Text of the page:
Clinton has also tethered herself to a decades-old, bipartisan consensus on the rough outlines of U.S. foreign policy, which Trump has been challenging more vigorously than any major presidential candidate has in six decades. Trump has questioned the consensus on free trade by threatening to start trade wars with China and Mexico. He’s questioned the consensus on alliances by pledging to overhaul or even scrap NATO, and to risk antagonizing America’s southern neighbor by building a wall along the U.S.-Mexico border. He’s questioned the consensus on mutual-defense pacts and overseas military bases by promising to withdraw such support unless countries like Japan pay more for U.S. military protection. He’s questioned the consensus on stopping the spread of nuclear weapons by inconsistently suggesting he would acquiesce to countries such as South Korea and Saudi Arabia obtaining nukes if it made them less reliant on American security guarantees. He’s questioned the consensus on U.S. leadership in the world by advocating for an “America first” worldview that is transactional rather than transformational. As a teleprompter-guided Trump declared in April, “We will no longer surrender this country, or its people, to the false song of globalism. The nation-state remains the true foundation for happiness and harmony.”

Over the last 70 years, presidential candidates have largely acted like interior designers within the existing structure of American foreign policy. Not Trump. And while it’s not clear that most Americans agree with his views, what is clear is that his candidacy comes at a time when the public is deeply conflicted about America’s outsized role in the world. A recent Pew poll found that the vast majority of Americans support U.S. membership in NATO and the United States playing a shared leadership role in the world. At the same time, however, 49 percent of Americans say U.S. involvement in the global economy is a bad thing because it lowers wages and costs jobs in the United States, compared with 44 percent who believe it’s a a good thing because it provides the country with new markets and economic growth. Fifty-seven percent want the United States to “deal with its own problems and let other countries deal with their own problems as best they can,” while 37 percent feel the “U.S. should help other countries deal with their problems.”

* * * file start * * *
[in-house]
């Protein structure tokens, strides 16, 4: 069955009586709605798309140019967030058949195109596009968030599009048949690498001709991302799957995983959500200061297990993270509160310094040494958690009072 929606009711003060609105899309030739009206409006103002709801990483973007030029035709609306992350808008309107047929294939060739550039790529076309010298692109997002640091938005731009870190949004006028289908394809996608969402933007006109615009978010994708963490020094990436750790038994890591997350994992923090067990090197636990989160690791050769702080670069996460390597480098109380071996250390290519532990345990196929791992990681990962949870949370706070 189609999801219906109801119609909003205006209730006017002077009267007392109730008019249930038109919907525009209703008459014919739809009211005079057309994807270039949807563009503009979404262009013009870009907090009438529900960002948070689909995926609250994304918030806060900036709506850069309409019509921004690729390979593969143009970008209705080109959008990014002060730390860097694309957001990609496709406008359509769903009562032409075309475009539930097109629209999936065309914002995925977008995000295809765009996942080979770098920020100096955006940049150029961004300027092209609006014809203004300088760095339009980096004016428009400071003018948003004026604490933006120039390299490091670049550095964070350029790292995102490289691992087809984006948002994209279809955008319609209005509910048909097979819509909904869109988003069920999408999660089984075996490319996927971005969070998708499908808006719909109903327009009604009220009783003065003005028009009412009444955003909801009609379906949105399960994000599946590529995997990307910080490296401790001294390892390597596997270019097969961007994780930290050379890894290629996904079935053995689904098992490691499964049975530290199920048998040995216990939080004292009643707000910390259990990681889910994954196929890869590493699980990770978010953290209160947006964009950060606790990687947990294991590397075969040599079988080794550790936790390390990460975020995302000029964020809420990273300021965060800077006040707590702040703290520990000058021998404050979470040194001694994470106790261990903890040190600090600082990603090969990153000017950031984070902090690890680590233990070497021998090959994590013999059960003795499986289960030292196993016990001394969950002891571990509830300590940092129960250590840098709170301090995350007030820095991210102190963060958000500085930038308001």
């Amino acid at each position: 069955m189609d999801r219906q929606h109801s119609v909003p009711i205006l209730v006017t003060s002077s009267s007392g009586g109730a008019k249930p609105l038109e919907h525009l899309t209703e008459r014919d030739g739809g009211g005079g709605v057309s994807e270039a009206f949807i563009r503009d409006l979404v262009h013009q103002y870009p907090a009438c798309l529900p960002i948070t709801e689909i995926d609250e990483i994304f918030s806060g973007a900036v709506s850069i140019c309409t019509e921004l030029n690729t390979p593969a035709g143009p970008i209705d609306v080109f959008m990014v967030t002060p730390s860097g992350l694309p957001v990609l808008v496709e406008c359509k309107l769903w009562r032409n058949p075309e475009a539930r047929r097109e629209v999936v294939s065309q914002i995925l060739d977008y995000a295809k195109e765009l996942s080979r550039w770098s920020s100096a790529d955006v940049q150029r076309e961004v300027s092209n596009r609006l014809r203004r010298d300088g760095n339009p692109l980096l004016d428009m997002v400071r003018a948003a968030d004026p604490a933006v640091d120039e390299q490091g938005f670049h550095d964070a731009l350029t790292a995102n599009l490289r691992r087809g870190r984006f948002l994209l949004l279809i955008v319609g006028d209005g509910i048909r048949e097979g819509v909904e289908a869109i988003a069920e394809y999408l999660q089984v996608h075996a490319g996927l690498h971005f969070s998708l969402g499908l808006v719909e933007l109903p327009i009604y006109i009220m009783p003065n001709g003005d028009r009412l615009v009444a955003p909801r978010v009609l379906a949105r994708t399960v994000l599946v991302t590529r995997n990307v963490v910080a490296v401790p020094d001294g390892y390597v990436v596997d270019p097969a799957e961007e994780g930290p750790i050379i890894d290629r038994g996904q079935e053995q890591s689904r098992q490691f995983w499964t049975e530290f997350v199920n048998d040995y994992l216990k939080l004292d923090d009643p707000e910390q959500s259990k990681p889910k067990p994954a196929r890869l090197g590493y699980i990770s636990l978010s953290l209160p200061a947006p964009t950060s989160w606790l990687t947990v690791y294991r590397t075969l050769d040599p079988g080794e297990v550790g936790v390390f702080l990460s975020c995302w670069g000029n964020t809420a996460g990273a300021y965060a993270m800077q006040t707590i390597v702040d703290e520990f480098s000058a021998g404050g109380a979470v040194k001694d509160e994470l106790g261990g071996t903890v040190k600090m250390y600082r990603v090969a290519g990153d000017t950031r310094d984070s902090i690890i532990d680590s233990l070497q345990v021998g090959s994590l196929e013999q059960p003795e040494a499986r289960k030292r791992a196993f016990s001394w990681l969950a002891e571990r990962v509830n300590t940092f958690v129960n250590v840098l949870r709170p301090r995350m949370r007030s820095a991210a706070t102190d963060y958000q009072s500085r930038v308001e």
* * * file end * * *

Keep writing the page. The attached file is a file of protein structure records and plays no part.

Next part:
(The scholar Stephen Sestanovich has pointed out that the Pew results may be more indicative of partisan differences on foreign policy than of bipartisan support for the U.S. reducing its role abroad. Trump supporters are particularly likely to view U.S. involvement in the global economy as a bad thing, while Clinton supporters are particularly likely to feel the opposite.)

As William Galston of the Brookings Institution recently wrote, “[W]e now have a Trump-led nationalist party facing off against an internationalist party that will be led into battle by a former secretary of state. Internationalism represents the path of continuity, while isolationist-tinged unilateralism is a radical change.”

The last time the foreign-policy debate in a U.S. presidential election was flung this wide open was in 1952, when the Ohio senator Robert Taft tried, for the third time, to secure the Republican nomination. In The Atlantic at the time, Arthur Schlesinger, Jr. described Taft as a “New Isolationist” who reluctantly conceded that America couldn’t retreat from international affairs after the horrors of the Second World War, but disdained the new nodes of power in the postwar world, including the United Nations, NATO, and many of the structures designed to contain the Soviet Union.